Contemporary Feminist Criticism
The following entry presents analysis and criticism of contemporary feminist literary theory through 2002.
Sometimes referred to as “Third-Wave Feminism,” “Postfeminism,” or “Revisionary Feminism,” contemporary feminist criticism is the historical outgrowth of the feminist movement which began in the 1960s and continues to flourish into the twenty-first century. Like their predecessors, contemporary feminists explore the relationship between gender and language and issues of both overt and tacit discrimination against women within the publishing and academic worlds. The writers voicing the concerns of the new generation of feminist critics, however, have increasingly emphasized what they perceive as limitations in the scope of traditional feminist rhetoric and point to a gap in the dialogue between the older and younger schools of feminist theory.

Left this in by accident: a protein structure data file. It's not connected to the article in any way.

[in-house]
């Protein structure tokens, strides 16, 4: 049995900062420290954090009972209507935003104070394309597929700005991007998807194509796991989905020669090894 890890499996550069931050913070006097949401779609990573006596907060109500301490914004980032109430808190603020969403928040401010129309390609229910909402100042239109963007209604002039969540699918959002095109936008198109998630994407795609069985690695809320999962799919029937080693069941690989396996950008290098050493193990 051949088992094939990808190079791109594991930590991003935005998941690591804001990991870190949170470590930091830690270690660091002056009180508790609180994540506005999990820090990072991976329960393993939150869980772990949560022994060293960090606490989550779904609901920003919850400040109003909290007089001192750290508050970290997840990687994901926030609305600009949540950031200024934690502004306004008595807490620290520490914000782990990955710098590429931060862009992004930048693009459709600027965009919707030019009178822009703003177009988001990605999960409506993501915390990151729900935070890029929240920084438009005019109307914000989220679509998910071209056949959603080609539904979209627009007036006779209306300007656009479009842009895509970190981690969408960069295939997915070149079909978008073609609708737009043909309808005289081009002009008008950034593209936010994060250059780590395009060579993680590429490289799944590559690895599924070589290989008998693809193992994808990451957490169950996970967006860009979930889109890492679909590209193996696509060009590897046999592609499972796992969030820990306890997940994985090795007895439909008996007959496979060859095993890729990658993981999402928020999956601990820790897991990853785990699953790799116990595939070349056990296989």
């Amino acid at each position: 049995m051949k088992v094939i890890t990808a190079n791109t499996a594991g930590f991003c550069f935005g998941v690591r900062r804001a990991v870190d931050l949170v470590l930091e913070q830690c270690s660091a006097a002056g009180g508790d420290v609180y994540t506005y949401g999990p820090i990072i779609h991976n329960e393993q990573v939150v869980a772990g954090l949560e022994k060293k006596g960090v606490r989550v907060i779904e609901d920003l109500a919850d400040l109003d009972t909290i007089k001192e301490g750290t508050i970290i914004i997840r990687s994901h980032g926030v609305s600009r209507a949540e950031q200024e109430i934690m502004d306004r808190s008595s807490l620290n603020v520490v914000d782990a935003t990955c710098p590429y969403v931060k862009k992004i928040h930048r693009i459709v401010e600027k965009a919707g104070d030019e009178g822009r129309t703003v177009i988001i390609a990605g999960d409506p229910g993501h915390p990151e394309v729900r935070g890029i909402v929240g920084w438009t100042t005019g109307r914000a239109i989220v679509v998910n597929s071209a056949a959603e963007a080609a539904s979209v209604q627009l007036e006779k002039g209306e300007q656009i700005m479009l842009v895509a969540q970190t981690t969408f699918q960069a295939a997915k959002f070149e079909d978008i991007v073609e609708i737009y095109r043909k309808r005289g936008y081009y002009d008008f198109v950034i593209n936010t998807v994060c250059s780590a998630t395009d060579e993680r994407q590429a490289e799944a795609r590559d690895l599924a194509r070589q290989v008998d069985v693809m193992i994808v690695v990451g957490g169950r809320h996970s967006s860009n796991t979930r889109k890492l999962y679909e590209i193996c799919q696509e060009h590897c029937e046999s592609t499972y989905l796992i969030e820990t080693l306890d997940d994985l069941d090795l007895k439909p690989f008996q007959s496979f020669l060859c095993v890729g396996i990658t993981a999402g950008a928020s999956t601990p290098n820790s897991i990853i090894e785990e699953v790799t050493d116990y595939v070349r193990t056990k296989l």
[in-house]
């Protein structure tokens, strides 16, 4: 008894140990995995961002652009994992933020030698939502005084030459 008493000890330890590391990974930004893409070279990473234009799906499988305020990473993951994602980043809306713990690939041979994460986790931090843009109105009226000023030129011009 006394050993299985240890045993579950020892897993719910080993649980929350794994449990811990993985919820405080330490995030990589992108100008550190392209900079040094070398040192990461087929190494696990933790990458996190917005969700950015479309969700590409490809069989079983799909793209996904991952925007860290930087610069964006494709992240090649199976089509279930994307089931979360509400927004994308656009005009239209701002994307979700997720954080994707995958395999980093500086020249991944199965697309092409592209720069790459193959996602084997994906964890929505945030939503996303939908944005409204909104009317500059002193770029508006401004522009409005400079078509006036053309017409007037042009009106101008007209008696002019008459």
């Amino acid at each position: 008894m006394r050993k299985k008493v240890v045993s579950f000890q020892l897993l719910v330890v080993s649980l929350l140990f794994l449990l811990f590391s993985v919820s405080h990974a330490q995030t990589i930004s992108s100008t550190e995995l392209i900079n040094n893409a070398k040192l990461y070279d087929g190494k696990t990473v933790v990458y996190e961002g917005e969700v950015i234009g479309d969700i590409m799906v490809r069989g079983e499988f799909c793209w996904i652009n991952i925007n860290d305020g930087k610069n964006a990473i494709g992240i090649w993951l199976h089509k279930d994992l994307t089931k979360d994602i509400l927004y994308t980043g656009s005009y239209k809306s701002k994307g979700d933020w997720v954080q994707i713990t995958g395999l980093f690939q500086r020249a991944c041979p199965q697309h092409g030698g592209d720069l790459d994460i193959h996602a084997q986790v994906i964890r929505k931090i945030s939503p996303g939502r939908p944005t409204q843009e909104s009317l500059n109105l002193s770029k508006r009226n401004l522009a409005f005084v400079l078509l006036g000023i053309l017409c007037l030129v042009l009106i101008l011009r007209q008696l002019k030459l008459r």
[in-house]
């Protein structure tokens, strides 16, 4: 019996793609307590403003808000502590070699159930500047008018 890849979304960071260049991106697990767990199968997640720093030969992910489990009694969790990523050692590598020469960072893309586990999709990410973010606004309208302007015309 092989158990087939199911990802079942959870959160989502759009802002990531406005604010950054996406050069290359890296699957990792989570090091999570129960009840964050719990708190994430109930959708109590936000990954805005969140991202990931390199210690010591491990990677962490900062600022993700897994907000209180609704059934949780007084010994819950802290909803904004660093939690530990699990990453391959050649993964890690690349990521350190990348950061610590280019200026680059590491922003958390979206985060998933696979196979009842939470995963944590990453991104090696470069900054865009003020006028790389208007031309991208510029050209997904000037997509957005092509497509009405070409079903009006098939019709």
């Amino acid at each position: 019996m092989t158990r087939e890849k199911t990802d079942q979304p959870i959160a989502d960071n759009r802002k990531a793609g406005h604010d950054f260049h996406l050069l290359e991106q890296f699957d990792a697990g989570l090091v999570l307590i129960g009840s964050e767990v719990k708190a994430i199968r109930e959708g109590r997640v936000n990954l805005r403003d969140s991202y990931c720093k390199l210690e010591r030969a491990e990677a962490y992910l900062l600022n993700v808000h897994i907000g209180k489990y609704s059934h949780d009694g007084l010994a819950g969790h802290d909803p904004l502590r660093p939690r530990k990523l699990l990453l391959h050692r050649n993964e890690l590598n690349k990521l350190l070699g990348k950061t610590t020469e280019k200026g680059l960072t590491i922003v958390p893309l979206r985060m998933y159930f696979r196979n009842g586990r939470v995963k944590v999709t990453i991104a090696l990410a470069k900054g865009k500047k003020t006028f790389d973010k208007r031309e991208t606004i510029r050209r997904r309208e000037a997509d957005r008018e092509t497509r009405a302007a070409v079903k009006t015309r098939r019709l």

Revisionary feminist critics posit that feminist criticism has traditionally been the bastion of Western, white, intellectual, heterosexual, middle- and upper-class women. These revisionists seek to effect change within the movement by promoting an agenda of multiculturalism, globalism, sensitivity to political and economic issues involving women, and the inclusion of texts by and about non-white and lesbian women. Also, unlike their forebears, contemporary feminist critics profess to be less interested in affirming their equality with men than exploring the differences that make women's position in society unique. They also maintain that feminist criticism has become too theoretical and abstruse due to the influence of structuralism, which has problematized the very notion of language as a means of simple communication. The school of French feminist criticism—largely defined by the works of Hélène Cixous, Luce Irigaray, and Julia Kristeva, and once one of the most celebrated branches of the feminist movement—has recently come under attack by postfeminist critics who argue that French feminism never existed as a separate entity at all. These critics assert that the notion of French feminist rhetoric was invented by American and British feminist academics in order to showcase radical ideas that they were not willing to present as their own. Additionally, revisionist feminist critics have accused their older colleagues of defensiveness, dismissiveness, and the suppression of dialogue in the same kind of hierarchical manner—complete with gender-based assumptions—that they so criticized in male literary critics in the 1960s and 1970s.